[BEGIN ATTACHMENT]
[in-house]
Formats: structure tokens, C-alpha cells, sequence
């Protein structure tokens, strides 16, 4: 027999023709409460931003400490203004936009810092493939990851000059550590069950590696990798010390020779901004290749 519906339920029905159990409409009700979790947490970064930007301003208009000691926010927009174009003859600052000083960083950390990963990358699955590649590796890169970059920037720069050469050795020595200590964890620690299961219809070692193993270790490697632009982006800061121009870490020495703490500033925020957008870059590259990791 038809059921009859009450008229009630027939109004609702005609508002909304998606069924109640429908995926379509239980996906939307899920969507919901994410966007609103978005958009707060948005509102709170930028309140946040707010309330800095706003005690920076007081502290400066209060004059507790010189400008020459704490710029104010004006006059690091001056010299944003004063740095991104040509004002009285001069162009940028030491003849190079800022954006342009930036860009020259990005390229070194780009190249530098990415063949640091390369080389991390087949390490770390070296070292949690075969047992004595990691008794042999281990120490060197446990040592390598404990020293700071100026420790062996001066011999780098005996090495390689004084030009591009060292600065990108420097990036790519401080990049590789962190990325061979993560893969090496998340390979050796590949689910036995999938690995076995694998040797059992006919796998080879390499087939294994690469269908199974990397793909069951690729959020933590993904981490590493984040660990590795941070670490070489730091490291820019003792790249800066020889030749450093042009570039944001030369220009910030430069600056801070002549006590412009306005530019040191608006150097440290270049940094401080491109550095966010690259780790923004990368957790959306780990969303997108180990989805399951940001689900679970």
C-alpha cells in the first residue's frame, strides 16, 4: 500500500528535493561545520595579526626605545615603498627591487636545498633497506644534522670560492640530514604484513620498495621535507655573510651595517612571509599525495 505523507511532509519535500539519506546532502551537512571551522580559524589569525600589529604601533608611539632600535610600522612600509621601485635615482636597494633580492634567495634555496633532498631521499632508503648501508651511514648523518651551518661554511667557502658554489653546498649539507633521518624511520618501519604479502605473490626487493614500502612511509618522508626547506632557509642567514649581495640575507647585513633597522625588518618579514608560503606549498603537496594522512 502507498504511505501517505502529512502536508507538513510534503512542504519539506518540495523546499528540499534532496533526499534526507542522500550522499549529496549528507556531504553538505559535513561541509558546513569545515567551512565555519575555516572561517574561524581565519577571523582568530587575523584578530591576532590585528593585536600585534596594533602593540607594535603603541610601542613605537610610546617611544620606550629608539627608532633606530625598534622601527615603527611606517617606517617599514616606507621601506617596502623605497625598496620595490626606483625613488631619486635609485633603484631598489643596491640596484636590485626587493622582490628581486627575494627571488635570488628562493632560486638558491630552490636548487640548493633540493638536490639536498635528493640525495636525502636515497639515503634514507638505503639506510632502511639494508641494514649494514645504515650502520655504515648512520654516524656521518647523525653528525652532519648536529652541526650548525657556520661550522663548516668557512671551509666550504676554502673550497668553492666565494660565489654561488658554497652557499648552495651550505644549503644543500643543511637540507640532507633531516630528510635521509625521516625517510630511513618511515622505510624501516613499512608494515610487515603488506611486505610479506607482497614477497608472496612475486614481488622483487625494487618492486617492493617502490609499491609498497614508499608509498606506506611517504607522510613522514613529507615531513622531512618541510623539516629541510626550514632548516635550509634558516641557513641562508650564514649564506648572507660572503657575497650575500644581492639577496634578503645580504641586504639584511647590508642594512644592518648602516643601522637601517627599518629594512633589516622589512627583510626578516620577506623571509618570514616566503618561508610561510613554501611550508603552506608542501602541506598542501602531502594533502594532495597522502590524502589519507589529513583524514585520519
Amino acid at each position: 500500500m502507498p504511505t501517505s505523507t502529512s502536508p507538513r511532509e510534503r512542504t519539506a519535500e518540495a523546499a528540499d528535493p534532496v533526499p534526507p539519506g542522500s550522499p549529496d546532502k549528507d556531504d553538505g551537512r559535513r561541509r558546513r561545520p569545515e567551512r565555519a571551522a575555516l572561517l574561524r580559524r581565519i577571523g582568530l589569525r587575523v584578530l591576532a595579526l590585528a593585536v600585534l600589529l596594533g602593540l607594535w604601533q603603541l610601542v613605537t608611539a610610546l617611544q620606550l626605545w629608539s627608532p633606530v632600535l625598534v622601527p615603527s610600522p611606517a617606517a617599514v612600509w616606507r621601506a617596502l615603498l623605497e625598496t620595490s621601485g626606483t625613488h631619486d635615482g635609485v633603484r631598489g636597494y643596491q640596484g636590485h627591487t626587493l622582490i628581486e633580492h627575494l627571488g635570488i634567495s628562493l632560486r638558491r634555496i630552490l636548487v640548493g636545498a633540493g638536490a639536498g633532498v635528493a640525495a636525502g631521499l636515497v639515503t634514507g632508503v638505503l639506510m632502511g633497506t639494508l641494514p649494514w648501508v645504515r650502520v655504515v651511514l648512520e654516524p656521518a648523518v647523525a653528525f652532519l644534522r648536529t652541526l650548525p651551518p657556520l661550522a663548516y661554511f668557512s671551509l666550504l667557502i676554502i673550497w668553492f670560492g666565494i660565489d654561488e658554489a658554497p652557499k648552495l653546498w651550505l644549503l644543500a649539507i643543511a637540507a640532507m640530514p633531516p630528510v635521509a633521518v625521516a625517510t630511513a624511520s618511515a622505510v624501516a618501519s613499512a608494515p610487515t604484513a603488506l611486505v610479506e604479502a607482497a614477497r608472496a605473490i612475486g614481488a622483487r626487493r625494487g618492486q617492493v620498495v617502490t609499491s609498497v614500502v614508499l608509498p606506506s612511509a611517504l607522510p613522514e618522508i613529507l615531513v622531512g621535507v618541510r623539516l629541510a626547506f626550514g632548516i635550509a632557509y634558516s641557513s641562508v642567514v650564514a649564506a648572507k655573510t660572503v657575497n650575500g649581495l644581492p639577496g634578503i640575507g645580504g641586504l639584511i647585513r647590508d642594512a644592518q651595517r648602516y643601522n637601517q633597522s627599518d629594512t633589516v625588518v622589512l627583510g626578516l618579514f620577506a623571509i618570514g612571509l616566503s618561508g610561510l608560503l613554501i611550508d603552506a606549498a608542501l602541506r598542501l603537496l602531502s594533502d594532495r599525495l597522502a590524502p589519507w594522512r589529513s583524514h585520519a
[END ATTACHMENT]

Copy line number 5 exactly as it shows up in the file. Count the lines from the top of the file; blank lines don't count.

Amino acid at each position: 500500500m502507498p504511505t501517505s505523507t502529512s502536508p507538513r511532509e510534503r512542504t519539506a519535500e518540495a523546499a528540499d528535493p534532496v533526499p534526507p539519506g542522500s550522499p549529496d546532502k549528507d556531504d553538505g551537512r559535513r561541509r558546513r561545520p569545515e567551512r565555519a571551522a575555516l572561517l574561524r580559524r581565519i577571523g582568530l589569525r587575523v584578530l591576532a595579526l590585528a593585536v600585534l600589529l596594533g602593540l607594535w604601533q603603541l610601542v613605537t608611539a610610546l617611544q620606550l626605545w629608539s627608532p633606530v632600535l625598534v622601527p615603527s610600522p611606517a617606517a617599514v612600509w616606507r621601506a617596502l615603498l623605497e625598496t620595490s621601485g626606483t625613488h631619486d635615482g635609485v633603484r631598489g636597494y643596491q640596484g636590485h627591487t626587493l622582490i628581486e633580492h627575494l627571488g635570488i634567495s628562493l632560486r638558491r634555496i630552490l636548487v640548493g636545498a633540493g638536490a639536498g633532498v635528493a640525495a636525502g631521499l636515497v639515503t634514507g632508503v638505503l639506510m632502511g633497506t639494508l641494514p649494514w648501508v645504515r650502520v655504515v651511514l648512520e654516524p656521518a648523518v647523525a653528525f652532519l644534522r648536529t652541526l650548525p651551518p657556520l661550522a663548516y661554511f668557512s671551509l666550504l667557502i676554502i673550497w668553492f670560492g666565494i660565489d654561488e658554489a658554497p652557499k648552495l653546498w651550505l644549503l644543500a649539507i643543511a637540507a640532507m640530514p633531516p630528510v635521509a633521518v625521516a625517510t630511513a624511520s618511515a622505510v624501516a618501519s613499512a608494515p610487515t604484513a603488506l611486505v610479506e604479502a607482497a614477497r608472496a605473490i612475486g614481488a622483487r626487493r625494487g618492486q617492493v620498495v617502490t609499491s609498497v614500502v614508499l608509498p606506506s612511509a611517504l607522510p613522514e618522508i613529507l615531513v622531512g621535507v618541510r623539516l629541510a626547506f626550514g632548516i635550509a632557509y634558516s641557513s641562508v642567514v650564514a649564506a648572507k655573510t660572503v657575497n650575500g649581495l644581492p639577496g634578503i640575507g645580504g641586504l639584511i647585513r647590508d642594512a644592518q651595517r648602516y643601522n637601517q633597522s627599518d629594512t633589516v625588518v622589512l627583510g626578516l618579514f620577506a623571509i618570514g612571509l616566503s618561508g610561510l608560503l613554501i611550508d603552506a606549498a608542501l602541506r598542501l603537496l602531502s594533502d594532495r599525495l597522502a590524502p589519507w594522512r589529513s583524514h585520519a